The Neo Look

Neoprene has graduated from scuba gear to become fashion’s latest fascination.

Written by Kimi Dangor | Updated: May 12, 2014 6:35:40 am
Shradha Murarka of Vizyon has used neoprene extensively in her Spring-Summer 2014 line  Karan Berry and Leon Vaz of Karleo used neoprene elements in their debut summer collection. Shradha Murarka of Vizyon has used neoprene extensively in her Spring-Summer 2014 line Karan Berry and Leon Vaz of Karleo used neoprene elements in their debut summer collection.

While the only chemistry most fashion folks tend to understand is the inexplicable allure of the perfect outfit, there’s one polymer in particular that designers are strengthening their sartorial bonds with. Thanks to this evolving equation, neoprene — a synthetic rubber, hitherto relegated to active wear and performance clothing — has made quite the style leap from functional to fashionable of late.

From scuba gear to designer swimsuits, from laptop sleeves to luxe jackets, and from utilitarian wetsuits to stylish jumpsuits  — neoprene has gone from the science lab straight to the catwalks of DKNY, Alexander Wang and Tommy Hilfiger, among others. On Indian shores, the “scuba fabric”, as it is popularly known, has made a sporty splash on the ramps of Namrata Joshipura and Sanchita Ajjampur, and made waves with the “neoprene lehenga” created by Narresh Kukreja and Shivan Bhatia of the label Shivan & Narresh.

Joshipura, who has developed a distinct and urbane sporty chic oeuvre over the years, says she’s drawn to neoprene because of its strong affinity to performance wear. “Thanks to the current popularity of the sportswear trend, designers have been experimenting with performance fabrics such as neoprene, mesh and jersey. I like neoprene because it has a very structured and futuristic feel and can be sculpted and contoured to any form. Plus, it’s very light and doesn’t fray easily,” says Joshipura, who has rolled out glam sweatshirts, jacket dresses, skirts and jumpsuits in the fabric over her last two Fall-Winter collections. She says part of the fabric’s appeal lies in its versatility: “You can tweak it beautifully to make chic and sporty day wear as well as glamorous evening wear.”

Or even wedding wear, if resort wear specialists Shivan & Narresh are to be believed. Part of their Spring-Summer 2014 line was the “neoprene lehenga” — an embellished full-length skirt that is “water-friendly, voluminous without excess tulle or weight and is a modern take on a traditional silhouette”, catering to the summer bride jetting off to a destination wedding. But this was not the first time the duo has used the wonder fabric. “We have used neoprene previously for our swimsuits, cruise dresses and coats where the shapes have structures that cannot be created with woven fabrics or jerseys,” says Kukreja.Thanks to this pliability and resilience, neoprene has also found a place of pride in Vizyon’s summer collection, fashioned into a line of pop-coloured separates and dresses by designer Shradha Murarka. She believes it’s also fashion’s move towards the minimal and fuss-free that has triggered off this trend. “People have had their share of embroidery and ostentation. And we’ve also done our fair share of drapes in heavy crepe and satin that our clients love. I was looking to do something innovative and this fabric projects a very simplistic, fresh and easy look,” says Murarka, who also credits neoprene with being low-maintenance and thus, ideal for travel.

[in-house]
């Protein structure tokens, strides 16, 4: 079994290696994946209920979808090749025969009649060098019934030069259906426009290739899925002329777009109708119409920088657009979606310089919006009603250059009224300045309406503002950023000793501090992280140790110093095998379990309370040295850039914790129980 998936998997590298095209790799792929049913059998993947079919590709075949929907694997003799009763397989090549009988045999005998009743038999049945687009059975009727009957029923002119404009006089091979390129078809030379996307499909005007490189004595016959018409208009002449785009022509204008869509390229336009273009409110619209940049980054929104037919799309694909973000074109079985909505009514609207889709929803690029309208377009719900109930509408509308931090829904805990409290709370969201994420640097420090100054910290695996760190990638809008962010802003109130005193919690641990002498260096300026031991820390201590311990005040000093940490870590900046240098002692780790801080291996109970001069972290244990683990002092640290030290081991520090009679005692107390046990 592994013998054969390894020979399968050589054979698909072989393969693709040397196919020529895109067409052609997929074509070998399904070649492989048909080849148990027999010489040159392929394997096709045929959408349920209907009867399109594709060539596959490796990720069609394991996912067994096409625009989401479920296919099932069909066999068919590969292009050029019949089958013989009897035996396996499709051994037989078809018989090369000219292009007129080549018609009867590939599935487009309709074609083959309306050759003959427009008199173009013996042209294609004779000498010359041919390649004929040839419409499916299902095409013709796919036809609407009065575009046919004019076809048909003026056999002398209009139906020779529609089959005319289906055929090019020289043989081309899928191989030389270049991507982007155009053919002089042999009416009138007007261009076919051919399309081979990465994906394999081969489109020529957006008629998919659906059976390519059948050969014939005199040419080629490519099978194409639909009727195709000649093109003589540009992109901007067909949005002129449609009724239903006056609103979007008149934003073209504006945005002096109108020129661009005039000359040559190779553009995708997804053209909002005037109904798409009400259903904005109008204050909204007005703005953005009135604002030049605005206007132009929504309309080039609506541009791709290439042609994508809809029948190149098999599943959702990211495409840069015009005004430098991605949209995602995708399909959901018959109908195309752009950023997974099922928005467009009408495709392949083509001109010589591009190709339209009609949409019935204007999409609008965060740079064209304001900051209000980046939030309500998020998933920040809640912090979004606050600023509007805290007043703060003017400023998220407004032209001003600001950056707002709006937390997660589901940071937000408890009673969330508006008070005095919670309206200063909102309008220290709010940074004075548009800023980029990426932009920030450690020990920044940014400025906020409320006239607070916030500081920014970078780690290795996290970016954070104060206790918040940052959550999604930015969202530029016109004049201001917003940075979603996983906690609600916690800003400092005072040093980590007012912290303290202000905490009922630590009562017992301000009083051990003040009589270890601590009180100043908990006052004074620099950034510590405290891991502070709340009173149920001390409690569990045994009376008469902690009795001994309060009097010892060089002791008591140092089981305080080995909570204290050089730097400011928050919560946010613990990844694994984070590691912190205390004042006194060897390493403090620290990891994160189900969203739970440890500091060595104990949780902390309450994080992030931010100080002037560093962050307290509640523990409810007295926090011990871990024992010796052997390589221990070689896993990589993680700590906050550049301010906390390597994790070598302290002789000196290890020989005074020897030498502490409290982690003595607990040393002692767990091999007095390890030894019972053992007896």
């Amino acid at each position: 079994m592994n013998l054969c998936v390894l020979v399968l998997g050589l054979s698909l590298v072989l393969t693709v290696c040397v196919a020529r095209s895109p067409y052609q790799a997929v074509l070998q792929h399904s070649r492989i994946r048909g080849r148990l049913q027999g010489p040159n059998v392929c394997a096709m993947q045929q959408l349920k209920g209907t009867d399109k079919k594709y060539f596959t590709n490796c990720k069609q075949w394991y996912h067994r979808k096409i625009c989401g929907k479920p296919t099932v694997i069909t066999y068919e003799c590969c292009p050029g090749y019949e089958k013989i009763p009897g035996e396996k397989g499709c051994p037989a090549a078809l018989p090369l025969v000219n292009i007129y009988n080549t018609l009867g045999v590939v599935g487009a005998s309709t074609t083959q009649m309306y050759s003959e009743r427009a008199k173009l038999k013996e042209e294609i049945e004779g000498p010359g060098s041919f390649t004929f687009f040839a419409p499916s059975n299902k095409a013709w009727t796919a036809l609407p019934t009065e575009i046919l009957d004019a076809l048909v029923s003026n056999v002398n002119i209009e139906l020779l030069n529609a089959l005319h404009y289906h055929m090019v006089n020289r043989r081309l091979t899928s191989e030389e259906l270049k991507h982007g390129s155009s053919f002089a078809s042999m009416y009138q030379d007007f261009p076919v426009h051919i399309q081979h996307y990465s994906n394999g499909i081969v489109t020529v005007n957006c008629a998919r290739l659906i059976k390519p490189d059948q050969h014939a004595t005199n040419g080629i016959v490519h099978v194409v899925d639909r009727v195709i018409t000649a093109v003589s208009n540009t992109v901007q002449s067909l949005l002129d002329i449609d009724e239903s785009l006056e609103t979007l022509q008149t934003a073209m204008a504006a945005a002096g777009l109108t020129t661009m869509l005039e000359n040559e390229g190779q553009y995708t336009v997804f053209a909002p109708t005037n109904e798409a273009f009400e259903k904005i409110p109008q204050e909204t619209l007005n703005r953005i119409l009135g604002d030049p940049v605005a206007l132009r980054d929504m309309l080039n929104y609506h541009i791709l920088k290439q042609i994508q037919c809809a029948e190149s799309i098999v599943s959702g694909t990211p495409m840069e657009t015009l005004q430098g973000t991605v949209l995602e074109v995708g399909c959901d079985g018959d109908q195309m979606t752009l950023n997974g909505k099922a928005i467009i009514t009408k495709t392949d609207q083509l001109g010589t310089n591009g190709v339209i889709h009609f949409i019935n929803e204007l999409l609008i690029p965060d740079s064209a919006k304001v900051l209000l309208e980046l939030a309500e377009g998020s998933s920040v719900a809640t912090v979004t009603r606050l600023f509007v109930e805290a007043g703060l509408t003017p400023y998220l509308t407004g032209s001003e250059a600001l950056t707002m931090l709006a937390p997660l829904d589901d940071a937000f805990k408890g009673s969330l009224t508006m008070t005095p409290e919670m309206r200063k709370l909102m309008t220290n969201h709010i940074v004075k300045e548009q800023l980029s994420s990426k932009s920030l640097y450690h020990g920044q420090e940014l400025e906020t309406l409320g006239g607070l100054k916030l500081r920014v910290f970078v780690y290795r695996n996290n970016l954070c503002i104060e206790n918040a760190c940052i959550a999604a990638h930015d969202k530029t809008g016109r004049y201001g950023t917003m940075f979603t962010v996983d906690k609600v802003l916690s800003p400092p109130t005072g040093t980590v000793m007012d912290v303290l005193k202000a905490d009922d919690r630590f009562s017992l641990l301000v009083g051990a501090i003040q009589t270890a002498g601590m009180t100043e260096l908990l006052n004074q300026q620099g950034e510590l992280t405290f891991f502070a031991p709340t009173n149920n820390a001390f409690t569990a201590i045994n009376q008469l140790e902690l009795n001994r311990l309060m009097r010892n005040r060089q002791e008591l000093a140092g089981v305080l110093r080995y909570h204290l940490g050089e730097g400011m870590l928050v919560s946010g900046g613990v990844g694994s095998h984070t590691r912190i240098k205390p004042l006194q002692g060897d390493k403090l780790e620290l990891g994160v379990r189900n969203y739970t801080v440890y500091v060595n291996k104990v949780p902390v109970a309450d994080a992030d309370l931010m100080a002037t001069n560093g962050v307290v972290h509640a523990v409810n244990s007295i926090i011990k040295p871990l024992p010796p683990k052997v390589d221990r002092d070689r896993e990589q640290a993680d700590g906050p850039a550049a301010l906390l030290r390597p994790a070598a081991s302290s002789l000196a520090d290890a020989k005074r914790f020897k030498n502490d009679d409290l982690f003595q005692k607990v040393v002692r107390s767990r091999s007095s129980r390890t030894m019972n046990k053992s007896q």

While it may be easy to imagine a neoprene capelet for those chilly winter evenings and the words synthetic, rubber and summer may not go together really well, designers insist that it’s not a season-specific fabric. “It depends entirely on your interpretation and how you treat it. There are different compositions of neoprene available in the market and one can experiment with them. For summer, you can keep it light and raw, and dress it up dramatically with beads and crystals for a Fall presentation,” says Karan Berry, one half of designer label Karleo, which made its debut at Lakme Fashion Week Summer-Resort 2014. Berry and his design partner Leon Vaz used neoprene innovatively by employing techniques such as painting with rubber and covering rubber components with fabric to lend form and create a 3D effect.

Whether used as a mere prop or designed to be the star of the show, this fabric is here to stay, say designers. “Neoprene fills in a void that is not achievable by natural fabrics — complex structures and shapes. It is almost similar to why you don’t use natural materials like wood to make complex structures which concrete can build. If neoprene is able to achieve an innovation that natural fabrics can’t, it obviously fits into the scheme of moving forward,” says Bhatia. So, next season you can watch out for more swimwear as well as bomber jackets, trousers, capelets and gowns in neoprene in Shivan & Narresh’s Cruise collection. And this isn’t the last you’ve heard of the “neoprene lehenga” either.

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